MLB Betting Trends: Progressive Field Sparks Guardians’ Power Surge

MLB Betting Trends: Progressive Field Sparks Guardians’ Power Surge article feature image

Getty Images. Pictured: Jose Ramirez.

Teams aren’t hitting.

Joe Sheehan pointed it out in his latest MLB newsletter. On Tuesday, May 28, 102 total runs were scored across 15 games, fewer than seven per contest. May 2024 featured the third-lowest league OBP for any month since Richard Nixon was president.

Month, YearOBP
May, 1972.305
April, 2022.307
May, 2024.307
September, 1972.308

Excluding extra-inning contests, games averaged 8.06 runs during the month. Again excluding extra innings, games are averaging 8.2 runs on the season, the lowest mark since 1978.

This has had a drastic effect on NRFI production. The combined NRFI record for all 30 MLB teams is 1013-824 – although there’s overlap, considering they all play each other. Still, the White Sox, Nationals and Giants have combined for a 127-59 NRFI record.

White Sox4319
Blue Jays3823
Red Sox3428

The Blue Jays recently had 27 straight NRFIs hit, which seems legitimately impossible, especially since the first inning is historically the highest scoring frame.

I was curious to see if this is a result of fewer fastballs being thrown.

FanGraphs has been tracking pitch usage since 2002, and this season represents the lowest league-wide fastball usage rate yet, building upon a consistent downhill trend.

SeasonFastball Usage

I recently wrote a piece for Pitcher List on Boston’s new and unique pitch mix. The Red Sox have significantly limited their heater usage because secondary offerings force more whiffs and induce more weak contact. New pitching coaches Andrew Bailey and Justin Willard are smart folk.

So far through 2024 — a 16,000-pitch sample size — secondary offerings continue to outperform fastballs.

Pitch TypeLeague SLGLeague wOBALeague Strikeout Rate

The A’s have subscribed to a similar philosophy. Oakland ranked fourth in fastball usage last season (52%) but has dipped to 26th this year (43%). The result has been a drastically improved run-prevention unit, headlined by the overwhelmingly dominant Mason Miller in the bullpen.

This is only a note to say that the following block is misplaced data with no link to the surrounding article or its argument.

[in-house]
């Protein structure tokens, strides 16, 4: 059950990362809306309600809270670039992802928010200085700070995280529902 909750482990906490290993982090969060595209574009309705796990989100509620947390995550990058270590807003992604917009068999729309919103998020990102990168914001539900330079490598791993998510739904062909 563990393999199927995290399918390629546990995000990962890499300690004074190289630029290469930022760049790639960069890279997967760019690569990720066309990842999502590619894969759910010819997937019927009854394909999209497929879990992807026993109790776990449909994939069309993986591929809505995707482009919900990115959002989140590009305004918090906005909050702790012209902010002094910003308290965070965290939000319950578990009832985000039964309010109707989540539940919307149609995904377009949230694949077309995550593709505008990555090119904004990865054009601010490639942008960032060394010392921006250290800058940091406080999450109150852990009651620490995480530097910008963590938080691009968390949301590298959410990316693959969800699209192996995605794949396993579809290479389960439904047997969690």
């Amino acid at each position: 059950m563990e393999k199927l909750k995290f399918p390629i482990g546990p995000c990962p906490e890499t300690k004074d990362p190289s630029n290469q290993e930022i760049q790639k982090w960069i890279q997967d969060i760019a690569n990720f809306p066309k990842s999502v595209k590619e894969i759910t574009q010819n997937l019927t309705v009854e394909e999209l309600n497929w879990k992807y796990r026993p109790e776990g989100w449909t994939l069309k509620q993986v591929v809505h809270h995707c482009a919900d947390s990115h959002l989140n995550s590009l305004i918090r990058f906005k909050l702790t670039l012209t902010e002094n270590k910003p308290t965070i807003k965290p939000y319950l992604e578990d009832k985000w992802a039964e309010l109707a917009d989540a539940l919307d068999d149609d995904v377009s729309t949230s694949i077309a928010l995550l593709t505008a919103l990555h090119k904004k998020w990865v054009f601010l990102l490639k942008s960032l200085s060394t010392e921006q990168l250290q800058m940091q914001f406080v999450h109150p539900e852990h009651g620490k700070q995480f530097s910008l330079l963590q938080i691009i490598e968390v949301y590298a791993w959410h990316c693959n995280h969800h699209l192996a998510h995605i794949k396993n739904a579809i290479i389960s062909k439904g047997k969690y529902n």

I wouldn’t be surprised if Boston and Oakland are revolutionizing how pitching staffs attack the art of pitching. Throwing fewer fastballs could be a Moneyball-like change in the sport. Weird how baseball works sometimes.

Then again, expected metrics are trending above actual ones across the league, so I would be surprised if this is nothing more than a month-long, variance-driven blip on the scoring radar. Then again, Statcast is basing its expected results on the past few seasons, and this year’s results aren’t aligning with past batted-ball production.

As Sheehan writes:

“Statcast is expecting an extra 50 points of average, an extra 80 points of slugging and wOBA on these balls. Those expectations have been dashed. Directionally, it’s a mess. In each of the last three years, the actual outcomes on barrels have been better than the expected ones, sometimes by as much as 40 points of wOBA. This year, obviously, the reverse is the case. For whatever it’s worth, the rate of barrels is constant, 1.3-1.4% of batted balls, over the four-year period. Players are hitting the ball on the screws as much as they ever have, just getting much less for their hard contact.”

The data is fuzzy – and ultimately worth a second look in a separate column – but I wanted to take this opportunity to discuss a ballpark and team that’s scoring more despite the decrease in overall offensive production.

Because Guardians Overs are in play.

Progressive Field Renovations

I went on Payoff Pitch last week and discussed Cleveland’s drastic increase in Park Factors.

At the time, I didn’t know the direct cause of the increase, but a loyal listener informed me of offseason changes to Progressive Field.

In retrospect, I should’ve known about these changes, given that I read Baseball Prospectus’ preseason book every year. As written by Scott Hines:

“Progressive Field began undergoing a fresh round of renovations over the offseason, a series of changes that will stretch into the 2025 season. … The whole structure of the upper deck is being cut back, creating a much more permanent-seeming setting for open viewing terraces which will offer wide-open vistas of Cleveland from inside the ballpark.”

They’ve also removed the shipping containers from the outfield stands, which originally “served as standing-room terraces available for rent to corporate groups and parties.”

I never put two and two together, but it all makes sense. We should’ve seen it coming.

Obviously, Progressive has seen a monster boost in Park Factors year over year. Getting rid of bleachers and shipping containers allows more wind to blow through the park, potentially creating a wind tunnel that’s carrying fly balls far too far.